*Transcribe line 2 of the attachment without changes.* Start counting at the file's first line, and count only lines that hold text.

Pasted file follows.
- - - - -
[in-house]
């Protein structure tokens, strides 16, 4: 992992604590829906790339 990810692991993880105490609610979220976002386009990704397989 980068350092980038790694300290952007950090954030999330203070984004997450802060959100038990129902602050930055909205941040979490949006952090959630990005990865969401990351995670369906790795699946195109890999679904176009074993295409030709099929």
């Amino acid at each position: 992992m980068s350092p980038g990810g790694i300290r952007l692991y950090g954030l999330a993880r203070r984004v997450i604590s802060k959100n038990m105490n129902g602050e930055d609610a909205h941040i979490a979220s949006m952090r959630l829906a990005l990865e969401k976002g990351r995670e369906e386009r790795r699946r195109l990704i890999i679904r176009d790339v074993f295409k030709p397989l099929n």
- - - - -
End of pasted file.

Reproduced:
């Protein structure tokens, strides 16, 4: 992992604590829906790339 990810692991993880105490609610979220976002386009990704397989 980068350092980038790694300290952007950090954030999330203070984004997450802060959100038990129902602050930055909205941040979490949006952090959630990005990865969401990351995670369906790795699946195109890999679904176009074993295409030709099929």